Tubal Ligation May Cut Ovarian Cancer Risk

Women with a high probability of developing ovarian cancer could reduce their risk by having their Fallopian tubes tied, say researchers from Sunnybrook and Women's College Hospital in Toronto.

Researchers studied 232 women with a history of ovarian cancer and compared them to healthy women. It turned out that those who carried the BRCA 1 gene, meaning a high risk of ovarian cancer, had a 60 percent decrease in their risk if they had a tubal ligation.

Why it works isn't known, but it may be due to an effect on hormones or a reduction in inflammation of the ovary. Without intervention, carriers of the BRCA 1 mutation are believed to have a 40-percent lifetime risk of developing ovarian cancer.

Traditionally, use of oral contraceptives has been recommended to cut risk. However, it may increase breast cancer risk. Tubal ligation did not offer the same protection for BRCA 2 carriers.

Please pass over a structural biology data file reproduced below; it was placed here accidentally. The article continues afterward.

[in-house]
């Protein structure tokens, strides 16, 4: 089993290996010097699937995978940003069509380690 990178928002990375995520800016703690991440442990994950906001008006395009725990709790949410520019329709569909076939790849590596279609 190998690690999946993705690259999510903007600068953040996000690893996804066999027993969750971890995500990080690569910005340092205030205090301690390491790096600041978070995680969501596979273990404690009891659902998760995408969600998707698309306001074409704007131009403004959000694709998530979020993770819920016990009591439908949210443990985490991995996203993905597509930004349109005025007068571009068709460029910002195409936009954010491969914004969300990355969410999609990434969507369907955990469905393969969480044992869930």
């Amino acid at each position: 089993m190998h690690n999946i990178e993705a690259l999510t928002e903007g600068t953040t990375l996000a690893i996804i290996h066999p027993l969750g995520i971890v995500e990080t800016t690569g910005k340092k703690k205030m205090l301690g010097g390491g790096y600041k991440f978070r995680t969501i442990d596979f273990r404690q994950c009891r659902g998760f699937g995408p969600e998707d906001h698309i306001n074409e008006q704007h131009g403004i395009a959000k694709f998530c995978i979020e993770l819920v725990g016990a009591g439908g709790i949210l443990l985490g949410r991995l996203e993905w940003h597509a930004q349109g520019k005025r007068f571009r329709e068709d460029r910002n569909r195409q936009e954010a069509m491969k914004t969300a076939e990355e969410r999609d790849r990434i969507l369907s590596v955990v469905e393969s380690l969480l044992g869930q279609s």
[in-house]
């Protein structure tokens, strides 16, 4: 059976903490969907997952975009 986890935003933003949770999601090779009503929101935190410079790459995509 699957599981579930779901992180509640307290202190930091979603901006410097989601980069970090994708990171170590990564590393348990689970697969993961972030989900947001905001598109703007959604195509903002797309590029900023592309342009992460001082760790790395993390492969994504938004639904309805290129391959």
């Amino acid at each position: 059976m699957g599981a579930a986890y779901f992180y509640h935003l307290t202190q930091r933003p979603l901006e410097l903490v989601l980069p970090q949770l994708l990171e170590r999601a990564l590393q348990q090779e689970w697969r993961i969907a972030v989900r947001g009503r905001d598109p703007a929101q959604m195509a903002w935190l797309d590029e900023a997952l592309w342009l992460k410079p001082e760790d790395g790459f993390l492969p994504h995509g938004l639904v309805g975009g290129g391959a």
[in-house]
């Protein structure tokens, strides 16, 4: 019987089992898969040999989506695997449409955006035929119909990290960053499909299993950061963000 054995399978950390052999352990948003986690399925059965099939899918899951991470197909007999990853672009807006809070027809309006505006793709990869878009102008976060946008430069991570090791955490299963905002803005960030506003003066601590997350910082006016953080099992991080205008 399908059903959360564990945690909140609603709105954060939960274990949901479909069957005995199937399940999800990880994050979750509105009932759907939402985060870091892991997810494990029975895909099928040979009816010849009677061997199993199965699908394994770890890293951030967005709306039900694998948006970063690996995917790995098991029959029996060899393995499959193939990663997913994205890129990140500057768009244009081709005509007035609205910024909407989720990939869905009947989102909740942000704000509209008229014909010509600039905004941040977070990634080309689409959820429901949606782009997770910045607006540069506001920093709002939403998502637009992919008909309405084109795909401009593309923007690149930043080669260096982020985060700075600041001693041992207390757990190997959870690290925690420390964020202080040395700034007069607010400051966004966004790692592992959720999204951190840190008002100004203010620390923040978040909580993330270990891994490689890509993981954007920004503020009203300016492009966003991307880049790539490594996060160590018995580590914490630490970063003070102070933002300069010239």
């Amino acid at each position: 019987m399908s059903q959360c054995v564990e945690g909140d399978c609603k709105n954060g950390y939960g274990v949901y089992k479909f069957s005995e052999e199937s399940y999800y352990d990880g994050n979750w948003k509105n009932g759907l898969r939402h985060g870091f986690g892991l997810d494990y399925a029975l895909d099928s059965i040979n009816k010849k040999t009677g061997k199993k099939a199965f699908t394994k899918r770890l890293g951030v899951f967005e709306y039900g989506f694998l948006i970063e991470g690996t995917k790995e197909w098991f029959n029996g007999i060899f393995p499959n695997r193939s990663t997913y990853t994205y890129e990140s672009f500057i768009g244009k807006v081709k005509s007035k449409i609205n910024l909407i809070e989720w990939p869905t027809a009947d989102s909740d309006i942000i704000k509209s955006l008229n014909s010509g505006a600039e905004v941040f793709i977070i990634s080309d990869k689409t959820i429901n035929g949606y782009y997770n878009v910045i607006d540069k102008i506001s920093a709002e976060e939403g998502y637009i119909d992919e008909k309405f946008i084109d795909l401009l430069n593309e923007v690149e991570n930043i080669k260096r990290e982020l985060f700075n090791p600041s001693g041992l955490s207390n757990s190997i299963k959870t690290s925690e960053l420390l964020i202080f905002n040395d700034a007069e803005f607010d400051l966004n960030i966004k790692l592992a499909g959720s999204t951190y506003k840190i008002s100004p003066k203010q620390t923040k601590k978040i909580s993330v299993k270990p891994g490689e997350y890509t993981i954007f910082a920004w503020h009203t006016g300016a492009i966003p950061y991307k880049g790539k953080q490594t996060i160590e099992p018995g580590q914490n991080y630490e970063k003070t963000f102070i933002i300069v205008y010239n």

Narod SA, Sun P, Ghadirian P, et al. Tubal ligation and risk of ovarian cancer in carriers of BRCA 1 or BRCA 2 mutations: a case-control study. Lancet. 2001;357:1467-1469.

The Power of Plants

We know how powerful plant foods are for preventing certain cancers. Now British scientists have demonstrated that the plant hormone indole acetic acid (IAA), coupled with a certain enzyme, can destroy cancerous tumors while leaving healthy cells unharmed. The research offers hope for cancer treatments that do not cause hair loss, nausea, and other harsh side effects.

In laboratory trials, an enzyme derived from the horseradish plant has been used to trigger toxic byproducts of IAA, which kill 99 percent of cancerous cells in one treatment.

Cancer Research Campaign, United Kingdom


Autumn 2001 (Volume X, Number 4)
 Autumn 2001
Volume X
Number 4

Good Medicine